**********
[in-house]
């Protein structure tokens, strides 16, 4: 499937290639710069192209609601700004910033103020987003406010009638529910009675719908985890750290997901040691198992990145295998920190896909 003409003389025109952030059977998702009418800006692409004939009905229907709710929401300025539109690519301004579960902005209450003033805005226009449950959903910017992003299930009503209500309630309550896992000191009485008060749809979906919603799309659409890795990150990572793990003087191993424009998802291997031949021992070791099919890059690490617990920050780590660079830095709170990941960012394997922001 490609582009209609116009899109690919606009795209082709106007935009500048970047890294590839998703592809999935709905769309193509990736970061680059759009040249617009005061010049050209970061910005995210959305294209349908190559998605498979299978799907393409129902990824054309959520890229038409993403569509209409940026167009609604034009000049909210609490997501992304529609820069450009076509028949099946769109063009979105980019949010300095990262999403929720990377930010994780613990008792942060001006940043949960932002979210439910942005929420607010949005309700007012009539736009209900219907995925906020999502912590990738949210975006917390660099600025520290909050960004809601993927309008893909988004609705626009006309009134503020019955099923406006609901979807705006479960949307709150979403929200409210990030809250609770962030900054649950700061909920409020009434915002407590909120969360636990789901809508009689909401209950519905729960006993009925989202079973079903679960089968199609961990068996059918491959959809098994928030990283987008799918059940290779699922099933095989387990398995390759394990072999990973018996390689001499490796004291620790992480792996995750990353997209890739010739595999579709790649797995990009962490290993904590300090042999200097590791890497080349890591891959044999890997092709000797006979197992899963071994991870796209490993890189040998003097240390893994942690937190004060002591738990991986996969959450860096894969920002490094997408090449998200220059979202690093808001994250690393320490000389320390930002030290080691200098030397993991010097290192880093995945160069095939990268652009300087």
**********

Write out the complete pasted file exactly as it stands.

[in-house]
């Protein structure tokens, strides 16, 4: 499937290639710069192209609601700004910033103020987003406010009638529910009675719908985890750290997901040691198992990145295998920190896909 003409003389025109952030059977998702009418800006692409004939009905229907709710929401300025539109690519301004579960902005209450003033805005226009449950959903910017992003299930009503209500309630309550896992000191009485008060749809979906919603799309659409890795990150990572793990003087191993424009998802291997031949021992070791099919890059690490617990920050780590660079830095709170990941960012394997922001 490609582009209609116009899109690919606009795209082709106007935009500048970047890294590839998703592809999935709905769309193509990736970061680059759009040249617009005061010049050209970061910005995210959305294209349908190559998605498979299978799907393409129902990824054309959520890229038409993403569509209409940026167009609604034009000049909210609490997501992304529609820069450009076509028949099946769109063009979105980019949010300095990262999403929720990377930010994780613990008792942060001006940043949960932002979210439910942005929420607010949005309700007012009539736009209900219907995925906020999502912590990738949210975006917390660099600025520290909050960004809601993927309008893909988004609705626009006309009134503020019955099923406006609901979807705006479960949307709150979403929200409210990030809250609770962030900054649950700061909920409020009434915002407590909120969360636990789901809508009689909401209950519905729960006993009925989202079973079903679960089968199609961990068996059918491959959809098994928030990283987008799918059940290779699922099933095989387990398995390759394990072999990973018996390689001499490796004291620790992480792996995750990353997209890739010739595999579709790649797995990009962490290993904590300090042999200097590791890497080349890591891959044999890997092709000797006979197992899963071994991870796209490993890189040998003097240390893994942690937190004060002591738990991986996969959450860096894969920002490094997408090449998200220059979202690093808001994250690393320490000389320390930002030290080691200098030397993991010097290192880093995945160069095939990268652009300087």